Maslow provides largest loan yet with £258m development financing

The specialist lender is backing a London residential scheme being developed by SevenCapital and MARK.

In its largest lending deal to date, London-based specialist lender Maslow Capital has provided a £258 million (€291 million) construction financing facility to fund the delivery of a major residential-led scheme in the upmarket Kensington area of the UK capital.

The four-year financing was provided to a joint venture between SevenCapital, a UK-focused developer, and MARK, the pan-European real estate manager. It will support the delivery of a prime scheme at 100 West Cromwell Street in the West London district, which will include 462 homes across seven buildings, including a 29-storey tower.

The scheme will comprise a mix of units, ranging from studio apartments to four-bedroom houses, and will also include amenities including a gym and spa, plus 12,000 square feet of commercial space. It will be 40 percent allocated to affordable housing.

UK contractor Ardmore Construction has been appointed as the main contractor. An on-site start is scheduled for the summer, with the property being built in phases above an operating car park for supermarket Tesco.

James Henry, responsible for deal origination at Maslow, described the deal as a “milestone for the business”, adding Maslow will seek to do further loans of this magnitude this year. The company’s previous largest lending deal was a £123 million financing of two residential towers in Manchester in 2018.

Several factors encouraged the lender to commit to such a significant development financing, despite the uncertain economic backdrop, Henry explained, not least the experience of the scheme’s backers.

“We have a best-in-class sponsor, with which we have a long track-record on previous schemes,” Henry said, referring to SevenCapital, which Maslow has financed on four previous occasions. He added the involvement of MARK bolstered Maslow’s confidence in the project.

Henry acknowledged that backing experienced organisations is critical in the current inflationary environment, where construction costs have come under pressure. “A focus on the delivery partner is key, and Ardmore is extremely experienced in the construction market,” he explained.

Henry added underwriting such a large development financing required detailed analysis of the real estate fundamentals of the market in which it is being delivered. “The scheme is in zone one London and, notwithstanding the short-term immediate [conditions] in front of us, it is key to look at the long-term fundamentals – it is well-located and the right asset class for the area.”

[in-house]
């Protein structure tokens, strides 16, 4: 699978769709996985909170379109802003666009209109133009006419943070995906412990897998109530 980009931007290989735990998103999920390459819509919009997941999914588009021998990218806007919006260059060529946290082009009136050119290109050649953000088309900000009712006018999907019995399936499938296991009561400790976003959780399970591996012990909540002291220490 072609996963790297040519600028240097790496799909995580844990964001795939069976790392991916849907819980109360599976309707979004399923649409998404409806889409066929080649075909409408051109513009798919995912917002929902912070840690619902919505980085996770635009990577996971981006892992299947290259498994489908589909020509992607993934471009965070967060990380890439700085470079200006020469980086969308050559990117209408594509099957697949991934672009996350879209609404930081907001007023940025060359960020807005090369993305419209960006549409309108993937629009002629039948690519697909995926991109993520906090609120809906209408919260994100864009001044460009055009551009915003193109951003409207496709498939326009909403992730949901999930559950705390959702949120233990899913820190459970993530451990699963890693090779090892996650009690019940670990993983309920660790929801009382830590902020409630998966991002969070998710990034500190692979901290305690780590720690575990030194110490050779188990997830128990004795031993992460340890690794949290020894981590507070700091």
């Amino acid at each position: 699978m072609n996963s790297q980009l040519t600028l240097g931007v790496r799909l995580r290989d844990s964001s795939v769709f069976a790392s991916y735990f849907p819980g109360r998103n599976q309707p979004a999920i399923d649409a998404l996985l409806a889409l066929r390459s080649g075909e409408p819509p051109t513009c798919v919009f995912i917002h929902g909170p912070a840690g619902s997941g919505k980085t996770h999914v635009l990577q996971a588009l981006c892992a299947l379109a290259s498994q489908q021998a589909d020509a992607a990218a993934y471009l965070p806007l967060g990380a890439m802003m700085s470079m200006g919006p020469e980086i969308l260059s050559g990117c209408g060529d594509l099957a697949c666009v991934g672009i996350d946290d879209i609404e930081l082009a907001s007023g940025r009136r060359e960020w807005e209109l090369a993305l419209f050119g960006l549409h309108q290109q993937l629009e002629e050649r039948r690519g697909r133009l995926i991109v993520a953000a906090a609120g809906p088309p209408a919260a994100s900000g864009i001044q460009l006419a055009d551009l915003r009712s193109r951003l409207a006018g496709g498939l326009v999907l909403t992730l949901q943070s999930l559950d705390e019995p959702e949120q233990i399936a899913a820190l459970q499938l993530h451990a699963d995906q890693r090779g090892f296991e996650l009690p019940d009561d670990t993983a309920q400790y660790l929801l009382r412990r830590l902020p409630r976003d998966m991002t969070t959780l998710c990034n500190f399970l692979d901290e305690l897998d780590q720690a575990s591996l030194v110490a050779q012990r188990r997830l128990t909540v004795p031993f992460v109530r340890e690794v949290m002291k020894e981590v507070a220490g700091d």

He added: “We wanted to be comfortable that the build costs factor in inflation. So, rather than a point-in-time analysis, we considered what the market is expected to do in the next four years to ensure we are backing a scheme that is future-proofed.”

Despite the near-term economic volatility, Henry insisted Maslow has a strong appetite for funding well-located, high-quality ‘living sector’ assets.

Maslow was founded in 2009 with the intention of providing loans to developers and banks to enable the completion of part-built UK residential schemes in the wake of the global financial crisis. In the following years, it broadened its activities in the development financing market across residential sectors.

In January 2022, Arrow Global, an investor and asset manager in credit and real estate, announced the acquisition of a “significant minority stake” in the company, in a deal it said will accelerate Maslow’s growth plans.

“Our decision to acquire this stake is consistent with Arrow Global’s strategy of expanding capital light revenues in attractive segments of the credit and real estate space where we can raise and deploy third-party capital effectively, delivering sustainable market-leading returns,” Zach Lewy, group chief executive of Arrow, said about the deal at the time.